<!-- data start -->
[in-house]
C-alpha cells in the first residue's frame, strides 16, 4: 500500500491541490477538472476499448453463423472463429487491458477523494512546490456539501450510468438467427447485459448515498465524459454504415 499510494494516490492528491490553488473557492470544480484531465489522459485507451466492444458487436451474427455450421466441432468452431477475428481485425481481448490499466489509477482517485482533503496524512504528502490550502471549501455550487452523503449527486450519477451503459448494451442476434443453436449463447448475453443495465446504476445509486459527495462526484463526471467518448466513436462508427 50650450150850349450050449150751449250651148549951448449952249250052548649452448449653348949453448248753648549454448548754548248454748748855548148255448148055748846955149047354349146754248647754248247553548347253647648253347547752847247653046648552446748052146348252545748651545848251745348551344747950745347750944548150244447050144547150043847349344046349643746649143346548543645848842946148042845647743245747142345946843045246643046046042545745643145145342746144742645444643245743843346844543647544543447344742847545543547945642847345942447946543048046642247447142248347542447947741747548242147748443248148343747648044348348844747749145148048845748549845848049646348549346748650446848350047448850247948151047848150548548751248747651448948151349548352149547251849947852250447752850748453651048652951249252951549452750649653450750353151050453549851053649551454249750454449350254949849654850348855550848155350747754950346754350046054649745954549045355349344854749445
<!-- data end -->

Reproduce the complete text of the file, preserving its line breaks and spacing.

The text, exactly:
[in-house]
C-alpha cells in the first residue's frame, strides 16, 4: 500500500491541490477538472476499448453463423472463429487491458477523494512546490456539501450510468438467427447485459448515498465524459454504415 499510494494516490492528491490553488473557492470544480484531465489522459485507451466492444458487436451474427455450421466441432468452431477475428481485425481481448490499466489509477482517485482533503496524512504528502490550502471549501455550487452523503449527486450519477451503459448494451442476434443453436449463447448475453443495465446504476445509486459527495462526484463526471467518448466513436462508427 50650450150850349450050449150751449250651148549951448449952249250052548649452448449653348949453448248753648549454448548754548248454748748855548148255448148055748846955149047354349146754248647754248247553548347253647648253347547752847247653046648552446748052146348252545748651545848251745348551344747950745347750944548150244447050144547150043847349344046349643746649143346548543645848842946148042845647743245747142345946843045246643046046042545745643145145342746144742645444643245743843346844543647544543447344742847545543547945642847345942447946543048046642247447142248347542447947741747548242147748443248148343747648044348348844747749145148048845748549845848049646348549346748650446848350047448850247948151047848150548548751248747651448948151349548352149547251849947852250447752850748453651048652951249252951549452750649653450750353151050453549851053649551454249750454449350254949849654850348855550848155350747754950346754350046054649745954549045355349344854749445